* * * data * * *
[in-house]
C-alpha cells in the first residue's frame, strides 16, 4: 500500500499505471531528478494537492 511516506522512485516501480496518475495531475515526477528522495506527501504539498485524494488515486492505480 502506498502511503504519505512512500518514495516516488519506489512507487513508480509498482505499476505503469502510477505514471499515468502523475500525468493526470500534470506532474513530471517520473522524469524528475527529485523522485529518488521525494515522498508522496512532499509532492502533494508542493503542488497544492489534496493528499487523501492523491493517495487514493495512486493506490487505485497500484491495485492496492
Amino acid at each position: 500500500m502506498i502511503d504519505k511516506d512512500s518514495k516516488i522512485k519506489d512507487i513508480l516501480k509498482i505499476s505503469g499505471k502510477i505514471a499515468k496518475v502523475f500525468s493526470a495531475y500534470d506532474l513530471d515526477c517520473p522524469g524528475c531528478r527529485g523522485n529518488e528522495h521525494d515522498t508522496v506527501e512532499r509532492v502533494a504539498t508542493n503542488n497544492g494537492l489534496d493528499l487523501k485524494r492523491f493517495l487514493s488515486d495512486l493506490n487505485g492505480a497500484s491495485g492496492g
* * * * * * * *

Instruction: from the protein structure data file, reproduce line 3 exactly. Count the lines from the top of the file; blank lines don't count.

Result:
Amino acid at each position: 500500500m502506498i502511503d504519505k511516506d512512500s518514495k516516488i522512485k519506489d512507487i513508480l516501480k509498482i505499476s505503469g499505471k502510477i505514471a499515468k496518475v502523475f500525468s493526470a495531475y500534470d506532474l513530471d515526477c517520473p522524469g524528475c531528478r527529485g523522485n529518488e528522495h521525494d515522498t508522496v506527501e512532499r509532492v502533494a504539498t508542493n503542488n497544492g494537492l489534496d493528499l487523501k485524494r492523491f493517495l487514493s488515486d495512486l493506490n487505485g492505480a497500484s491495485g492496492g